Developing clean and sustainable energy technology is critical for human society. Abundant electrical energy can now be generated by solar cells. Two approaches are promising in using this clean energy. One is to store it in rechargeable Zn air batteries. The other is to use them to produce hydrogen in electrolyzers as an energy carrrier. The efficiency of these two approaches depends several electrochemical reactions: oxygen evolution reaction (OER), oxygen reduction reaction (ORR), and hydrogen evolution reaction (HER). In my thesis, I focus on the design of high performance electrocatalysts for these reactions with the aid of novel carbon nanomaterials for rechargeable zinc-air batteries and water electrolyzer.
In the first project, a highly efficient bifunctional O2 electrocatalyst was synthesized by incorporating mixed metal oxide (NiFeOx) nanoparticles into N (8.5 at.%) and P (1.9 at.%) dually doped carbon materials derived from milk powders. In Australia, lots of expired milk powders are generated yearly, which are regularly threw awy as food wastes. This catalyst demonstrates an onset potential of 0.90 V vs. reversible hydrogen electrode (RHE), a kinetic limiting current density of 12.9 mA cm-2 at 0.4 V vs. RHE, and an electron transfer number of 3.86 for ORR, it also demonstrates an onset potential of 1.48 V vs. RHE, an overpotential of 0.32V at 10 mA cm-2, a Tafel slope of 59.03 mV/dec in 1.0 M KOH for OER. Its catalytic performance is comparable to that of the best metal-free carbon-based ORR electrocatalysts and OER electrocatalysts based on hybrids of metal oxides and carbon materials. Rechargeable Zn-air batteries were also fabricated using air electrodes made of this catalyst, demonstrating an open-circuit potential of 1.39 V, a specific capacity of 688 mAhg-1 (corresponding to an energy density of 853 Wh kgZn-1), and excellent rechargeability over 150 cycles with a small performance loss. The milk powder-derived carbon materials can be used to produce eco-friendly and high value-added electrocatalysts for energy conversion and storage applications while reducing food wastage.
In order to improve the stability of electrocatalysts, it is desriable to encapsulate catalytically-active nanoparticles in porous carbon cages. Thus, in the second project, a high-performance bifunctional oxygen electrocatalyst was synthezied by confining cobalt (Co) nanoparticles in N-doped porous carbon cages derived from a metal-organic framework, i.e., ZIF-8. Co precursors were first impregnated into ZIF-8 by a double solvent method. Afterward, carbonization produces highly dispersed Co nanoparticles (with the average diameter of 6.2 nm) confined in N (11.4 at.%) doped porous carbon cages (434.5 m2 g−1). This electrocatalyst exhibits excellent catalytic activity for both ORR and OER with long-term stability. It delivers a half-wave potential of 0.837 V vs. reversible hydrogen electrode, an electron transfer number of 3.9 for ORR, an overpotential of 0.411 V at 10 mA cm−2, and a Tafel slope of 71.2 mV dec-1 for OER. Rechargeable Zn-air batteries assembled using this electrocatalyst demonstrates an open-circuit potential of 1.48 V, a specific capacity of 731.1 mAh g-1, and good rechargeability. The simple and efficient method can confine metal nanoparticles in porous carbon cages, which can be further explored to synthesize novel electrocatalysts for various energy conversion applications.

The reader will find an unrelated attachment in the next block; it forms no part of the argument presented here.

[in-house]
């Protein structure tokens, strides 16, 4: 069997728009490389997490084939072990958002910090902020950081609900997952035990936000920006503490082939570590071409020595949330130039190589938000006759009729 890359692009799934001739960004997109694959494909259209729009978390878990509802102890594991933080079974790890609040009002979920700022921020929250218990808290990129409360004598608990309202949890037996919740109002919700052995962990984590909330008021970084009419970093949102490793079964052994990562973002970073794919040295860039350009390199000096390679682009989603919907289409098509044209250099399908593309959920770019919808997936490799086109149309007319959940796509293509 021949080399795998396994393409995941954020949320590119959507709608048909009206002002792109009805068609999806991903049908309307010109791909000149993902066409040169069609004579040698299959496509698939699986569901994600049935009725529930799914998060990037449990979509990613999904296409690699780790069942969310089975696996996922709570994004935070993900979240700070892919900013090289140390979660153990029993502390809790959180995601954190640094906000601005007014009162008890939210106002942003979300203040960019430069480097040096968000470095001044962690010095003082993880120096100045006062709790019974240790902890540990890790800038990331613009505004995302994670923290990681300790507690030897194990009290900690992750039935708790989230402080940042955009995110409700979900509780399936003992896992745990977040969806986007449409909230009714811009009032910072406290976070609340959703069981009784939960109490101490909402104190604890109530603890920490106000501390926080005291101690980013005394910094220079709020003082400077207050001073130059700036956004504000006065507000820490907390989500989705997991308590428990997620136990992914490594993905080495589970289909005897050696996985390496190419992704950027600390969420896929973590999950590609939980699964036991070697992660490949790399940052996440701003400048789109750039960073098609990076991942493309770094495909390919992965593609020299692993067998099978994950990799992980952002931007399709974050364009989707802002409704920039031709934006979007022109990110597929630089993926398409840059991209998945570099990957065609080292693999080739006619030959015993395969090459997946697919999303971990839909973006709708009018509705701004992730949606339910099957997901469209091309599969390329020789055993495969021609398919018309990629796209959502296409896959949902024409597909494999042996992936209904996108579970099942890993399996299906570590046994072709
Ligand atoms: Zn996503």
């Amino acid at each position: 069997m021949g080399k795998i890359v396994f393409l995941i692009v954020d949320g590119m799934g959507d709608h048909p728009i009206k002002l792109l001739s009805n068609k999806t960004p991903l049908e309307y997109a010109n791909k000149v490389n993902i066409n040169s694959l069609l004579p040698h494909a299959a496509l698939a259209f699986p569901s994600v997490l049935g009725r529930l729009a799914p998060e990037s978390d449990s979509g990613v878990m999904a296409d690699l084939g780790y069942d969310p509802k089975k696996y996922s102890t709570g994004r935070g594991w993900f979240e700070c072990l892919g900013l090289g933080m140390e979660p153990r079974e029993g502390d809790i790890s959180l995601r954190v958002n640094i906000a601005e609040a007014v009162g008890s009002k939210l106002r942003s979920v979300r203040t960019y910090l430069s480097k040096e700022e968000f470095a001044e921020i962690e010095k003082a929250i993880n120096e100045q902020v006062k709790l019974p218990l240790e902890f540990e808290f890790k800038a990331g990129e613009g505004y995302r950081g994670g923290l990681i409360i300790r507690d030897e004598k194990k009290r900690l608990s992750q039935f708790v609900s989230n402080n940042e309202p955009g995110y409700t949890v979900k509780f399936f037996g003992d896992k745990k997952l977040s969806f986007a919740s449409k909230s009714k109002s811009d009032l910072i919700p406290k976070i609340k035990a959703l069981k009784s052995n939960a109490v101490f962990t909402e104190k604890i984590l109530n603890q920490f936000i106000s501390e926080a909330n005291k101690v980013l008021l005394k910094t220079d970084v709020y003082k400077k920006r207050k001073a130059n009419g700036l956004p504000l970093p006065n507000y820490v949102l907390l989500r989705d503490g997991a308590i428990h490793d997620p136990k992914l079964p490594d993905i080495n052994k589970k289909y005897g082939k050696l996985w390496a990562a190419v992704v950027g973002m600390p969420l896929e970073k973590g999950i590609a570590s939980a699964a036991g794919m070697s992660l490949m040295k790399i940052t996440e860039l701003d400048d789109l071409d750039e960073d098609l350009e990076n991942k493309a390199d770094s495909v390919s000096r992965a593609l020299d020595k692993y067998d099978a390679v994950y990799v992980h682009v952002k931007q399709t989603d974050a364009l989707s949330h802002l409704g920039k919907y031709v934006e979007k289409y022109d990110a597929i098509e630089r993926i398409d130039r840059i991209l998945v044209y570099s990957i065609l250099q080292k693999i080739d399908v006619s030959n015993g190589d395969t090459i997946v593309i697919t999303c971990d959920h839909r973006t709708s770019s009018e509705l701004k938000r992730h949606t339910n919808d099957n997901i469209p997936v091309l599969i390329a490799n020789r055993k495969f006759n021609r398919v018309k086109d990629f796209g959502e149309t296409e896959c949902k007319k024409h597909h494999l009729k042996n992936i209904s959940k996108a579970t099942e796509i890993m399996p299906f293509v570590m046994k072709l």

Recently, transition metal boride (TMB) materials have gained interests as a new class of electrocatalysts. However, their catalytic performance is often poor due to their poor electrical conductivity and limited specific surface area. In the third project, small-diameter multi-walled carbon nanotubes (MWCNTs) were used as substrates for TMB materials because their inner graphitic walls remain largely intact after surface functionalization, providing a conductive network. Meanwhile, the functionalized outermost walls of mildly oxidized MWCNTs can enhance the coupling with actual catalyst particles. Besides, the small-diameter MWCNTs are quite affordable yet providing high surface area close to single-walled carbon nanotubes, making them an attractive substrate candidate. Ultrathin nickel boride (NixB) sheets were anchored on the surface of functionalized small-diameter MWCNTs (f-MWCNTs). The electrochemically active surface area and charge transfer resistance of the resulting hybrid materials (NixB/f-MWCNT) is 3.4 and 0.24 times that of the NixB nanosheets, and NixB/f-MWCNT exhibited superior catalytic activities and stability toward both oxygen evolution and hydrogen evolution reactions. For the overall water splitting, it requires a cell voltage of 1.60 V to reach the current density of 10 mA cm−2, outperforming all existing metal boride catalysts as well as commercial IrO2//Pt/C catalysts. Further, X-ray photoelectron spectroscopy revealed the strong chemical coupling between NixB and f-MWCNTs and the in situ formation of highly active NiOOH/NixB and Ni(OH)2/NixB heterojunctions, which contributes to the superior activity. The developed design concept can serve as a general approach to improve other electrocatalysts with low electrical conductivity and specific surface area, such as metal oxides, metal hydroxides, and metal-organic framework-derived materials.
In conclusion, this thesis shows that carbon nanomaterials can be used to create novel electrocatalysts. These electrocatalysts can facilitate the development of rechargeable zinc-air batteries and water electrolyzers for practical applications in renewable energy storage and conversion.